Non-dispensing pharmacist integrated in the primary care team: effect on the quality of physician's prescribing, a non-randomised comparative studySloeserwij, V. M., Zwart, D. L. M., Hazen, A. C. M., Poldervaart, J. M., Leendertse, A. J., de Bont, A. A., Bouvy, M. L., de Wit, N. J. & de Gier, H. J., 13-Aug-2020, In : International Journal of Clinical Pharmacy. 42, 5, p. 1293-1303 11 p.
Research output: Contribution to journal › Article › Academic › peer-review
BackgroundEspecially in elderly with polypharmacy, medication can do harm. Clinical pharmacists integrated in primary care teams might improve quality of pharmaceutical care.ObjectiveTo assess the effect of non-dispensing clinical pharmacists integrated in primary care teams on general practitioners' prescribing quality.SettingThis study was conducted in 25 primary care practices in the Netherlands.MethodsNon-randomised, controlled, multi-centre, complex intervention study with pre-post comparison. First, we identified potential prescribing quality indicators from the literature and assessed their feasibility, validity, acceptability, reliability and sensitivity to change. Also, an expert panel assessed the indicators' health impact. Next, using the final set of indicators, we measured the quality of prescribing in practices where non-dispensing pharmacists were integrated in the team (intervention group) compared to usual care (two control groups). Data were extracted anonymously from the healthcare records. Comparisons were made using mixed models correcting for potential confounders.Main outcome measureQuality of prescribing, measured with prescribing quality indicators.ResultsOf 388 eligible indicators reported in the literature we selected 8. In addition, two more indicators relevant for Dutch general practice were formulated by an expert panel. Scores on all 10 indicators improved in the intervention group after introduction of the non-dispensing pharmacist. However, when compared to control groups, prescribing quality improved solely on the indicator measuring monitoring of the renal function in patients using antihypertensive medication: relative risk of a monitored renal function in the intervention group compared to usual care: 1.03 (95% CI 1.01-1.05, p-value 0.010) and compared to usual care plus: 1.04 (1.01-1.06, p-value 0.004).ConclusionThis study did not demonstrate a consistent effect of the introduction of non-dispensing clinical pharmacists in the primary care team on the quality of physician's prescribing. This study is part of the POINT-study, which was registered at The Netherlands National Trial Register with trial registration number NTR-4389.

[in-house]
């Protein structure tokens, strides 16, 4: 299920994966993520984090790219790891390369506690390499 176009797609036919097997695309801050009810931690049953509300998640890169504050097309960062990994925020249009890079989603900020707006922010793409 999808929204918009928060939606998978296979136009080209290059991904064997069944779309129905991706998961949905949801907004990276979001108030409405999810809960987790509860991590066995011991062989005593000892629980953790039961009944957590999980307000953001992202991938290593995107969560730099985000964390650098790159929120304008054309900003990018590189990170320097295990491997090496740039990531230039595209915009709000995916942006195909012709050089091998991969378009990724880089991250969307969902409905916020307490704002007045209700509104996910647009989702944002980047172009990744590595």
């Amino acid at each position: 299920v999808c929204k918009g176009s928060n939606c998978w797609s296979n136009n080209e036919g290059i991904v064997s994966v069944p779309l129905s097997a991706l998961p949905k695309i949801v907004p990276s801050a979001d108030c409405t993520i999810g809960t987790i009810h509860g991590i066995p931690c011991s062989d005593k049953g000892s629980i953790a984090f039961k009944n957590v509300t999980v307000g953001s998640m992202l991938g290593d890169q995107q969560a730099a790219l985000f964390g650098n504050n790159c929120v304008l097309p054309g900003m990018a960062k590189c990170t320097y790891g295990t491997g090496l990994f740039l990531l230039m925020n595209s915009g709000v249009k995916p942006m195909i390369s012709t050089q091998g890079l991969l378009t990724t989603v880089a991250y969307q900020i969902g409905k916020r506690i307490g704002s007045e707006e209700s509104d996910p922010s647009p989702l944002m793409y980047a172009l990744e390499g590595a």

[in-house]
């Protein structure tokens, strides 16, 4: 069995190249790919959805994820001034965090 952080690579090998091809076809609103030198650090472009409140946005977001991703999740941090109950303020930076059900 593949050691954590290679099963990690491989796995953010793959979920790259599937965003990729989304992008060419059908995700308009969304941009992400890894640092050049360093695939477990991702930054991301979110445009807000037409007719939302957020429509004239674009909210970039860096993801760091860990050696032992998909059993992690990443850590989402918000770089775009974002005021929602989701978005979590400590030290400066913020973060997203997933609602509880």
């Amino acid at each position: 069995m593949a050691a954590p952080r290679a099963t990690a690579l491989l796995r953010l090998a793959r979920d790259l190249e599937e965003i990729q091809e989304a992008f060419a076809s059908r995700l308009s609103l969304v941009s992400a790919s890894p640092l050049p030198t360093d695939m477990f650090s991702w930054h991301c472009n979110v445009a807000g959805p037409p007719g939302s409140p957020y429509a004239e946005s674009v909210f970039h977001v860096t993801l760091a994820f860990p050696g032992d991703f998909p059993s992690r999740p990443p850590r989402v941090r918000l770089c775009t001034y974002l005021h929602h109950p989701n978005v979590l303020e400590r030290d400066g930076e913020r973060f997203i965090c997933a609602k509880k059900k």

|Number of pages||11|
|Journal||International Journal of Clinical Pharmacy|
|Publication status||E-pub ahead of print - 13-Aug-2020|
- Non-dispensing pharmacist, Pharmaceutical care, Prescribing, Process indicator, Quality, CONTROLLED-TRIAL, INDICATORS, MEDICINE